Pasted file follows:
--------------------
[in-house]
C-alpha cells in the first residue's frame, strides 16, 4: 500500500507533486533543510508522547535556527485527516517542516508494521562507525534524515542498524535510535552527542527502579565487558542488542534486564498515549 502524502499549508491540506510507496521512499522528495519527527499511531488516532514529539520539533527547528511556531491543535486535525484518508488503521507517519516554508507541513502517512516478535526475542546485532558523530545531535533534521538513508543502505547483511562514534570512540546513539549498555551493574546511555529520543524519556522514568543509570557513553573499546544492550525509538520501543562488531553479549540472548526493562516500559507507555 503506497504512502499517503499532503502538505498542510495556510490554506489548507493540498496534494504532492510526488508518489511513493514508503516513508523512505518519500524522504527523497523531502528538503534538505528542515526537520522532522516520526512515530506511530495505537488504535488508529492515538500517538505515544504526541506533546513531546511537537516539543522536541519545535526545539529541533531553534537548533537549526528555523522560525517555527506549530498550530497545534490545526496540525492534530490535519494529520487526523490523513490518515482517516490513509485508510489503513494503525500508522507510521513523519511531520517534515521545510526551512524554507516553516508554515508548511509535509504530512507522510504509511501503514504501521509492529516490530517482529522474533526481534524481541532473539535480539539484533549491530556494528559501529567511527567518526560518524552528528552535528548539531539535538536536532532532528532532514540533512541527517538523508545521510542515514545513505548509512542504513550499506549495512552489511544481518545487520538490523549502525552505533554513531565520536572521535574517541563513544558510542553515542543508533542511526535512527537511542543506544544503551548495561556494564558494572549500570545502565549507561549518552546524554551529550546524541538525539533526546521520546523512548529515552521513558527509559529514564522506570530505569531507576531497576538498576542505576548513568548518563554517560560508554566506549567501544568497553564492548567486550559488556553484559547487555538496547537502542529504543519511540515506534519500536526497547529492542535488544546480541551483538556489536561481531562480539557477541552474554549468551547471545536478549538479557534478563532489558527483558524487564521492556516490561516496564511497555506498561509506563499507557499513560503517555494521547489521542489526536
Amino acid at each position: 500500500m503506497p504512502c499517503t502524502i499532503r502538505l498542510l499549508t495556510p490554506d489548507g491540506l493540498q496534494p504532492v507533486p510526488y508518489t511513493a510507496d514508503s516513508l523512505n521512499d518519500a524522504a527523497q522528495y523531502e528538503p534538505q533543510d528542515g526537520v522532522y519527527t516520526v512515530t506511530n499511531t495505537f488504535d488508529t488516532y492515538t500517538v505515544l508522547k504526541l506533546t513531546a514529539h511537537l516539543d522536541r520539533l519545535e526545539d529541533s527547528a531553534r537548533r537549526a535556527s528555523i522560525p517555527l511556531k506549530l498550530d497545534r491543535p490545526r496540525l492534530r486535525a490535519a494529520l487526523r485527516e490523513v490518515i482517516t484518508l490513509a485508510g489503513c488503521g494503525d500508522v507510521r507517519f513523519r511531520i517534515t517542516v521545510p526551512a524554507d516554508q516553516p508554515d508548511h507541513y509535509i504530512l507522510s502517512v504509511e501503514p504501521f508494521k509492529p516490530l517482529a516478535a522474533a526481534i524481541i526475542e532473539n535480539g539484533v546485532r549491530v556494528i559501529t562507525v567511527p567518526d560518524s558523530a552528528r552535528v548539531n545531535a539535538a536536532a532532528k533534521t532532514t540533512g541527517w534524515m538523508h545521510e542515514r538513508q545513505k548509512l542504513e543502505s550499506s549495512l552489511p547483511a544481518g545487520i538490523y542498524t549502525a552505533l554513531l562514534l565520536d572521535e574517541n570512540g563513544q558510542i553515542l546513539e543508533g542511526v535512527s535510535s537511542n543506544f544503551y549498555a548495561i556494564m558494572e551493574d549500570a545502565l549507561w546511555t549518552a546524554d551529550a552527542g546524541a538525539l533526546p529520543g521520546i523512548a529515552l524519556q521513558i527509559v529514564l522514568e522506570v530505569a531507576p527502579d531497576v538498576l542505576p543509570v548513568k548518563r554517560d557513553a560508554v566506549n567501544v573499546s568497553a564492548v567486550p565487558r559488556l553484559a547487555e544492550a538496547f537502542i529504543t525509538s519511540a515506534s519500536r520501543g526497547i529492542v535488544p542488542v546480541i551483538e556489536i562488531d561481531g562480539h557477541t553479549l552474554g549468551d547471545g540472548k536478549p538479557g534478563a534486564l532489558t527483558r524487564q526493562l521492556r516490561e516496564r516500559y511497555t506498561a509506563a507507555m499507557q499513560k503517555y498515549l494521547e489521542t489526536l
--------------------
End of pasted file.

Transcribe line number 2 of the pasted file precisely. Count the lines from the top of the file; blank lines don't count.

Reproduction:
C-alpha cells in the first residue's frame, strides 16, 4: 500500500507533486533543510508522547535556527485527516517542516508494521562507525534524515542498524535510535552527542527502579565487558542488542534486564498515549 502524502499549508491540506510507496521512499522528495519527527499511531488516532514529539520539533527547528511556531491543535486535525484518508488503521507517519516554508507541513502517512516478535526475542546485532558523530545531535533534521538513508543502505547483511562514534570512540546513539549498555551493574546511555529520543524519556522514568543509570557513553573499546544492550525509538520501543562488531553479549540472548526493562516500559507507555 503506497504512502499517503499532503502538505498542510495556510490554506489548507493540498496534494504532492510526488508518489511513493514508503516513508523512505518519500524522504527523497523531502528538503534538505528542515526537520522532522516520526512515530506511530495505537488504535488508529492515538500517538505515544504526541506533546513531546511537537516539543522536541519545535526545539529541533531553534537548533537549526528555523522560525517555527506549530498550530497545534490545526496540525492534530490535519494529520487526523490523513490518515482517516490513509485508510489503513494503525500508522507510521513523519511531520517534515521545510526551512524554507516553516508554515508548511509535509504530512507522510504509511501503514504501521509492529516490530517482529522474533526481534524481541532473539535480539539484533549491530556494528559501529567511527567518526560518524552528528552535528548539531539535538536536532532532528532532514540533512541527517538523508545521510542515514545513505548509512542504513550499506549495512552489511544481518545487520538490523549502525552505533554513531565520536572521535574517541563513544558510542553515542543508533542511526535512527537511542543506544544503551548495561556494564558494572549500570545502565549507561549518552546524554551529550546524541538525539533526546521520546523512548529515552521513558527509559529514564522506570530505569531507576531497576538498576542505576548513568548518563554517560560508554566506549567501544568497553564492548567486550559488556553484559547487555538496547537502542529504543519511540515506534519500536526497547529492542535488544546480541551483538556489536561481531562480539557477541552474554549468551547471545536478549538479557534478563532489558527483558524487564521492556516490561516496564511497555506498561509506563499507557499513560503517555494521547489521542489526536